Animals are multicellular, eukaryotic organisms of the kingdom Animalia (also called Metazoa). The animal kingdom emerged as a basal clade within Apoikozoa as a sister of the choanoflagellates. Sponges are the most basal clade of animals. Animals are motile, meaning they can move spontaneously and independently at some point in their lives. Their body plan eventually becomes fixed as they develop, although some undergo a process of metamorphosis later in their lives. All animals are heterotrophs: they must ingest other organisms or their products for sustenance.
Most known animal phyla appeared in the fossil record as marine species during the Cambrian explosion, about 542 million years ago. Animals can be divided broadly into vertebrates and invertebrates. Vertebrates have a backbone or spine (vertebral column), and amount to less than five percent of all described animal species. They include fish, amphibians, reptiles, birds and mammals. The remaining animals are the invertebrates, which lack a backbone. These include molluscs (clams, oysters, octopuses, squid, snails); arthropods (millipedes, centipedes, insects, spiders, scorpions, crabs, lobsters, shrimp); annelids (earthworms, leeches), nematodes (filarial worms, hookworms), flatworms (tapeworms, liver flukes), cnidarians (jellyfish, sea anemones, corals), ctenophores (comb jellies), and sponges. The study of animals is called zoology.
With a few exceptions, most notably the sponges (Phylum Porifera) and Placozoa, animals have bodies differentiated into separate tissues. These include muscles, which are able to contract and control locomotion, and nerve tissues, which send and process signals. Typically, there is also an internal digestive chamber, with one or two openings. Animals with this sort of organization are called metazoans, or eumetazoans when the former is used for animals in general.
All animals have eukaryotic cells, surrounded by a characteristic extracellular matrix composed of collagen and elastic glycoproteins. This may be calcified to form structures like shells, bones, and spicules. During development, it forms a relatively flexible framework upon which cells can move about and be reorganized, making complex structures possible. In contrast, other multicellular organisms, like plants and fungi, have cells held in place by cell walls, and so develop by progressive growth. Also, unique to animal cells are the following intercellular junctions: tight junctions, gap junctions, and desmosomes.
During sexual reproduction, mating with a close relative (inbreeding) generally leads to inbreeding depression. For instance, inbreeding was found to increase juvenile mortality in 11 small animal species. Inbreeding depression is considered to be largely due to expression of deleterious recessive mutations. Mating with unrelated or distantly related members of the same species is generally thought to provide the advantage of masking deleterious recessive mutations in progeny. (see Heterosis). Animals have evolved numerous diverse mechanisms for avoiding close inbreeding and promoting outcrossing (see Inbreeding avoidance).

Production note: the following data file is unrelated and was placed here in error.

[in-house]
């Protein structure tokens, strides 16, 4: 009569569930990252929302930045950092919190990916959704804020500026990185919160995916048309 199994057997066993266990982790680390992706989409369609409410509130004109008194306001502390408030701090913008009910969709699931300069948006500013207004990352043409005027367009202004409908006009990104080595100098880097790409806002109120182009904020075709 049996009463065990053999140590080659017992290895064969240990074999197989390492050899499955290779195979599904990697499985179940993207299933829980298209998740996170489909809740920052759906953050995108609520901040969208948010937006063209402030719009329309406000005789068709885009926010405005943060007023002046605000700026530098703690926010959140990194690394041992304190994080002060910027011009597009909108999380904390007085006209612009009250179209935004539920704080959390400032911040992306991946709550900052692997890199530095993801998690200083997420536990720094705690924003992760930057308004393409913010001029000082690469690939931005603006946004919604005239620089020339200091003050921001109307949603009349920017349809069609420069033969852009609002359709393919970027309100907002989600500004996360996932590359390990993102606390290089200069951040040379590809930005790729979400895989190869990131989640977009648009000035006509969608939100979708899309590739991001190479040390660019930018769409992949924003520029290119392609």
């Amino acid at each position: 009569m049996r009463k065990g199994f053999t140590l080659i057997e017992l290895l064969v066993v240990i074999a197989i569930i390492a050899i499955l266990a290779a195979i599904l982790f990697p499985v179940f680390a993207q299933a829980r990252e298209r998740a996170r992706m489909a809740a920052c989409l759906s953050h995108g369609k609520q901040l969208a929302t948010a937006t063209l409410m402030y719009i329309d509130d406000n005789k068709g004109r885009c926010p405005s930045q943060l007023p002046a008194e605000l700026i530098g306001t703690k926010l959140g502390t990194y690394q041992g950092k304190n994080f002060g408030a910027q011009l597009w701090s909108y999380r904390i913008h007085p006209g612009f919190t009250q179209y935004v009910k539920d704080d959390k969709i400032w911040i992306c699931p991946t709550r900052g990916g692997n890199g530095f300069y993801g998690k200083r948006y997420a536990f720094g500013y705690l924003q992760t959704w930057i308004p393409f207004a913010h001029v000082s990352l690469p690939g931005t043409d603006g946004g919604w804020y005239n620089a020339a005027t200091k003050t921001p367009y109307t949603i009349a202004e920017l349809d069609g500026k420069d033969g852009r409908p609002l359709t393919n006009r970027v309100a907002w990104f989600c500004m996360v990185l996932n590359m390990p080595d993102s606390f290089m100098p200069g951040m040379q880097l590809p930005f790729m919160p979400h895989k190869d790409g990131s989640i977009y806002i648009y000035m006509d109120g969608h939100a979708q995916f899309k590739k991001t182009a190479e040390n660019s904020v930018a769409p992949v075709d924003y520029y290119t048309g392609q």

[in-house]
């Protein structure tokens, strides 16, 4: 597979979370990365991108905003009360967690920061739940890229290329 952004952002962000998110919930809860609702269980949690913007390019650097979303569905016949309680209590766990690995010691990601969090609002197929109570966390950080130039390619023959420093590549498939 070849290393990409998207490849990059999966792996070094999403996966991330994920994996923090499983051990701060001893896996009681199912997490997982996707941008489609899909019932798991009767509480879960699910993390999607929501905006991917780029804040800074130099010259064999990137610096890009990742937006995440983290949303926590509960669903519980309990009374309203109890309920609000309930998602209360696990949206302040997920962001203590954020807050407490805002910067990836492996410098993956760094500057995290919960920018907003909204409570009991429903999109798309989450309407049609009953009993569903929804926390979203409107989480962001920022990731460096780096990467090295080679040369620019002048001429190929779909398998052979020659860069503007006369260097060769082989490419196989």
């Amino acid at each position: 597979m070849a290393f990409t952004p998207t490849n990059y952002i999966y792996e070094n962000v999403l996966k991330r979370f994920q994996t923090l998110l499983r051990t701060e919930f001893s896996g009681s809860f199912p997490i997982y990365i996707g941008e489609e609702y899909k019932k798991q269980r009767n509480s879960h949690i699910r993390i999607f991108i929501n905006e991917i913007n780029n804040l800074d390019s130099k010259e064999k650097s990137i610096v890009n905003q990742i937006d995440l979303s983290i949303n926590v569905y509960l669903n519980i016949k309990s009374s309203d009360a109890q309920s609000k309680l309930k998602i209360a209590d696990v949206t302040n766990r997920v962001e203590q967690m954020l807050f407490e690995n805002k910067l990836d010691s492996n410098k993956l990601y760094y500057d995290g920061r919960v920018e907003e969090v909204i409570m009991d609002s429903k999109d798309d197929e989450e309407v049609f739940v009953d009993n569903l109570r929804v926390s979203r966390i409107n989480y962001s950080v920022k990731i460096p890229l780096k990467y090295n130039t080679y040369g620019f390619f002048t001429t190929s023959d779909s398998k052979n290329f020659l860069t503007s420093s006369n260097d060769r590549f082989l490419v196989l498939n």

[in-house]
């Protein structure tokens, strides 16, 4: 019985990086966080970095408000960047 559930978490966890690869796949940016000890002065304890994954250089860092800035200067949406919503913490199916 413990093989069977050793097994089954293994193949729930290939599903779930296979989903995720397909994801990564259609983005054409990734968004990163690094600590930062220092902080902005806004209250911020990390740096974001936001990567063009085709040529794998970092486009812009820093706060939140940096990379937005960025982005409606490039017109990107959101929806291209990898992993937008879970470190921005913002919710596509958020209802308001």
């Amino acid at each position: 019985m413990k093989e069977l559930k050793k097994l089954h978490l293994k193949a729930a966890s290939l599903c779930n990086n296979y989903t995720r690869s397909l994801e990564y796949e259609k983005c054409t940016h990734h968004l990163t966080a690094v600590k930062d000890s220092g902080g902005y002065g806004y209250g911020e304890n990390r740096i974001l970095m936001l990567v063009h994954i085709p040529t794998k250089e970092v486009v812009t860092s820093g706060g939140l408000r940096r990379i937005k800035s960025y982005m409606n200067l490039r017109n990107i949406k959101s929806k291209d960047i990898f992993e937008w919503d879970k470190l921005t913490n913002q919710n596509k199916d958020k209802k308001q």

The next oldest possible animal fossils are found towards the end of the Precambrian, around 610 million years ago, and are known as the Ediacaran or Vendian biota. These are difficult to relate to later fossils, however. Some may represent precursors of modern phyla, but they may be separate groups, and it is possible they are not really animals at all.
Aside from them, most known animal phyla make a more or less simultaneous appearance during the Cambrian period, about 542 million years ago. It is still disputed whether this event, called the Cambrian explosion, is due to a rapid divergence between different groups or due to a change in conditions that made fossilization possible.
The remaining animals form a monophyletic group called the Bilateria. For the most part, they are bilaterally symmetric, and often have a specialized head with feeding and sensory organs. The body is triploblastic, i.e. all three germ layers are well-developed, and tissues form distinct organs. The digestive chamber has two openings, a mouth and an anus, and there is also an internal body cavity called a coelom or pseudocoelom. There are exceptions to each of these characteristics, howeverвЂ”for instance adult echinoderms are radially symmetric, and certain parasitic worms have extremely simplified body structures.